"I remember sitting like my patients when time expired, entire lives grasped in a 50 minute hour..."
POETRY OF THE TIMES
I remember rain hammering a green tin roof,
the light at each prescribed hour.
I remember perfumes and anxious sweat,
who preferred the big leather chair
and who liked to hide in the sofa’s corner.
I remember watching hairlines recede,
weight gained and lost from faces
like snow drifted high and melted by sunlight.
I remember empty men who devoured my words
and those too full of themselves.
I remember invisible families
I could describe as if gazing at an old photo,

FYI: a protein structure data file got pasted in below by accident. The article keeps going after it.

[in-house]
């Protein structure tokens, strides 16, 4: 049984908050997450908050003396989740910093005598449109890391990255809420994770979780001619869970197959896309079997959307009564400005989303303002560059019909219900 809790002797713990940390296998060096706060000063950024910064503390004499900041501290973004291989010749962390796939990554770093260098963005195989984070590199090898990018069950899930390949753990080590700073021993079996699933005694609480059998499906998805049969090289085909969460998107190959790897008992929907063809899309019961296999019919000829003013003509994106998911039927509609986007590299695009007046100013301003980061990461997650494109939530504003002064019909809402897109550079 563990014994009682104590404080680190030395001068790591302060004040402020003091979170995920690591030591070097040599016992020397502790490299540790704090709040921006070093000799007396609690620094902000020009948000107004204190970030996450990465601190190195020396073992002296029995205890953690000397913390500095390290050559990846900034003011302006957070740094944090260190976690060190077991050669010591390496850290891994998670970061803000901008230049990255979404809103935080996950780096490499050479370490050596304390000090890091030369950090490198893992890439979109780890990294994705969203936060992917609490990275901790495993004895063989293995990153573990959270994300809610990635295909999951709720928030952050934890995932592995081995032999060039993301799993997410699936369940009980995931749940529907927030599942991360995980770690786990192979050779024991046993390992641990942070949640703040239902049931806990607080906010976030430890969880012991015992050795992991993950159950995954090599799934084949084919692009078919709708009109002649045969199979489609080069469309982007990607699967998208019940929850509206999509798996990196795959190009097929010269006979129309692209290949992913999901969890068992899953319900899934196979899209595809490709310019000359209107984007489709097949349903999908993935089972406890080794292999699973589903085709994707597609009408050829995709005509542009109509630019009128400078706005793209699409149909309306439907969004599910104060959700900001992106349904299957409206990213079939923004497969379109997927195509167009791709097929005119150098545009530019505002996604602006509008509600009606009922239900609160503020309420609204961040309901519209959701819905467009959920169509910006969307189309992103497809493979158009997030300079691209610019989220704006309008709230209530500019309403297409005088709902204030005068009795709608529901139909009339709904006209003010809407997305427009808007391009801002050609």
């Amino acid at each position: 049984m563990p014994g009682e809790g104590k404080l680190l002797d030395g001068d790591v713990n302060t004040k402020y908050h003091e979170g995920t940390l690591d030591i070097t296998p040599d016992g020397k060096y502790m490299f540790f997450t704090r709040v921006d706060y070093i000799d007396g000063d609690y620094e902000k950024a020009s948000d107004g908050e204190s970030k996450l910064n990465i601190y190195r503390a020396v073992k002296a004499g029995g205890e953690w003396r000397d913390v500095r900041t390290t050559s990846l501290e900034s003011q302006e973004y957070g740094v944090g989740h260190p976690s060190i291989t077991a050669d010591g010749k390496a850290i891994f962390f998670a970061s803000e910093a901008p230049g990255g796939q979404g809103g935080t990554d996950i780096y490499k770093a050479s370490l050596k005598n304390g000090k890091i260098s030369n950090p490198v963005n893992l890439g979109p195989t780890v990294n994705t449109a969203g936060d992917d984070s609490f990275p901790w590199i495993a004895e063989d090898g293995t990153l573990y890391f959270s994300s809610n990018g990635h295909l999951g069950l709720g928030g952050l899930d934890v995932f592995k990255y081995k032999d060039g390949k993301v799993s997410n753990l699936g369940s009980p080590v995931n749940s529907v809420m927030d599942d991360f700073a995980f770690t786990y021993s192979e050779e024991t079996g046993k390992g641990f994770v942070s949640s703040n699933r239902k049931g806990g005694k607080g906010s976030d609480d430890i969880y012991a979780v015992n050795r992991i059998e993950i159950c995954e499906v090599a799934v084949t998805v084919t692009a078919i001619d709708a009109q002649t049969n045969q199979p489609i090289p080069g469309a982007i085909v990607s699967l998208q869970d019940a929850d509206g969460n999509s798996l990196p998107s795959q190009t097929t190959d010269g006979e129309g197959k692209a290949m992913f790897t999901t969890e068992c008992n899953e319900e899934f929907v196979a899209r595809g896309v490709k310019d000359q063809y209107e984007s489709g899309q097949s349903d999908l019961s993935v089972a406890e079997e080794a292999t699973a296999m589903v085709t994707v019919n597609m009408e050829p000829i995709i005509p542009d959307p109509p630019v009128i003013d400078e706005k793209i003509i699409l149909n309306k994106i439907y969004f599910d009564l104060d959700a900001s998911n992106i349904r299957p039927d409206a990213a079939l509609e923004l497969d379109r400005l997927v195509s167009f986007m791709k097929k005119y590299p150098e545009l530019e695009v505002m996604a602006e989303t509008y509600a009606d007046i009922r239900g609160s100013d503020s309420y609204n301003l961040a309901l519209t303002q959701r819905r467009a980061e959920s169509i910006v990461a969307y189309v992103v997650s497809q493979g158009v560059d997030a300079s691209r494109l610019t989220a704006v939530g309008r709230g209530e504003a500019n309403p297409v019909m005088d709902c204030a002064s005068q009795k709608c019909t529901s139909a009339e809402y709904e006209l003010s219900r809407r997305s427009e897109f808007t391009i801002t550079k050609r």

how people rehearsed new lines
as if I was a stage in a foreign city.
I remember women and men on fire
and the frozen who needed me for kindling.
I remember forgetting
a session with a man whose words
whipped me like his father’s belt,
my small amnesias for anniversaries,
who said what when,
and how much my lapses hurt them.
I remember sitting like my patients
when time expired,
entire lives grasped in a 50 minute hour,
how at baffled moments
I leaned too far back in my rocker
and knew the fear of falling.
Dr Berlin has been writing a poem about his experience of being a doctor every month for the past 25 years in Psychiatric Times™ in a column called “Poetry of the Times.” He is instructor in psychiatry, University of Massachusetts Medical School, Worcester, Massachusetts. His latest book is Freud on My Couch.